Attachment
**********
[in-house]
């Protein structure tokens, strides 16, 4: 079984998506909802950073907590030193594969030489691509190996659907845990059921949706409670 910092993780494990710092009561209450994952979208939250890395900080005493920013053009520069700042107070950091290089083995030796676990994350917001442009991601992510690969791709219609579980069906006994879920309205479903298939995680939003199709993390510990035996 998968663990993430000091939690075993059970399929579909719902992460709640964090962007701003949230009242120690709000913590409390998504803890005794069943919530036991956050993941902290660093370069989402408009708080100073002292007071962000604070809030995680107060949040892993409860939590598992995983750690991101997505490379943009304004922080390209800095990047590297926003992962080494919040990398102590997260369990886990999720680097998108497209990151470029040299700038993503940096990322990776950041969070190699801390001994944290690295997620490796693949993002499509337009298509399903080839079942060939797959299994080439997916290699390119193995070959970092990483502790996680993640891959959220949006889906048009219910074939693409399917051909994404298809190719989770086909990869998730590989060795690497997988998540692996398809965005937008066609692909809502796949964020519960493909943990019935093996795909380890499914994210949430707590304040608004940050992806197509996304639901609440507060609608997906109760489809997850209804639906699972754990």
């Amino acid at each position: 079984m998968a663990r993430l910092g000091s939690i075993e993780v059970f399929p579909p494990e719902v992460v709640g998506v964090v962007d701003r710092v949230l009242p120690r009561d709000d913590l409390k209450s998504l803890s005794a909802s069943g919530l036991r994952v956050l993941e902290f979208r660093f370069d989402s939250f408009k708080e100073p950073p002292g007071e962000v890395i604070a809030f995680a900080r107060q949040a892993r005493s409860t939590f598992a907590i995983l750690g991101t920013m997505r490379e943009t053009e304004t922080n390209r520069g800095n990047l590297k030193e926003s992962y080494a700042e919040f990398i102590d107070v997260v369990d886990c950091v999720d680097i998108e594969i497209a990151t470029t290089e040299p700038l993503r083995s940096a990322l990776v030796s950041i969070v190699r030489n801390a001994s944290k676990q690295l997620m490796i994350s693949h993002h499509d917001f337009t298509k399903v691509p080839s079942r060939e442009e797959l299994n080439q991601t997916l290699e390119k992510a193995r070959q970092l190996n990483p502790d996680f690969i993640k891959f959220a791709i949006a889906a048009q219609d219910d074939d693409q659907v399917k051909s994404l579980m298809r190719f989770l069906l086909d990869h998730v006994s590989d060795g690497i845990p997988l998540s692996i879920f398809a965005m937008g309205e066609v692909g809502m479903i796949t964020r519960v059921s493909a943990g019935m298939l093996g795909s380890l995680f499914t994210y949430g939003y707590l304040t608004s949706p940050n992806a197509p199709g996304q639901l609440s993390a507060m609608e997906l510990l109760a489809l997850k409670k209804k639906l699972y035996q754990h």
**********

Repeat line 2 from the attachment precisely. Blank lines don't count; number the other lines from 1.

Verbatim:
């Protein structure tokens, strides 16, 4: 079984998506909802950073907590030193594969030489691509190996659907845990059921949706409670 910092993780494990710092009561209450994952979208939250890395900080005493920013053009520069700042107070950091290089083995030796676990994350917001442009991601992510690969791709219609579980069906006994879920309205479903298939995680939003199709993390510990035996 998968663990993430000091939690075993059970399929579909719902992460709640964090962007701003949230009242120690709000913590409390998504803890005794069943919530036991956050993941902290660093370069989402408009708080100073002292007071962000604070809030995680107060949040892993409860939590598992995983750690991101997505490379943009304004922080390209800095990047590297926003992962080494919040990398102590997260369990886990999720680097998108497209990151470029040299700038993503940096990322990776950041969070190699801390001994944290690295997620490796693949993002499509337009298509399903080839079942060939797959299994080439997916290699390119193995070959970092990483502790996680993640891959959220949006889906048009219910074939693409399917051909994404298809190719989770086909990869998730590989060795690497997988998540692996398809965005937008066609692909809502796949964020519960493909943990019935093996795909380890499914994210949430707590304040608004940050992806197509996304639901609440507060609608997906109760489809997850209804639906699972754990």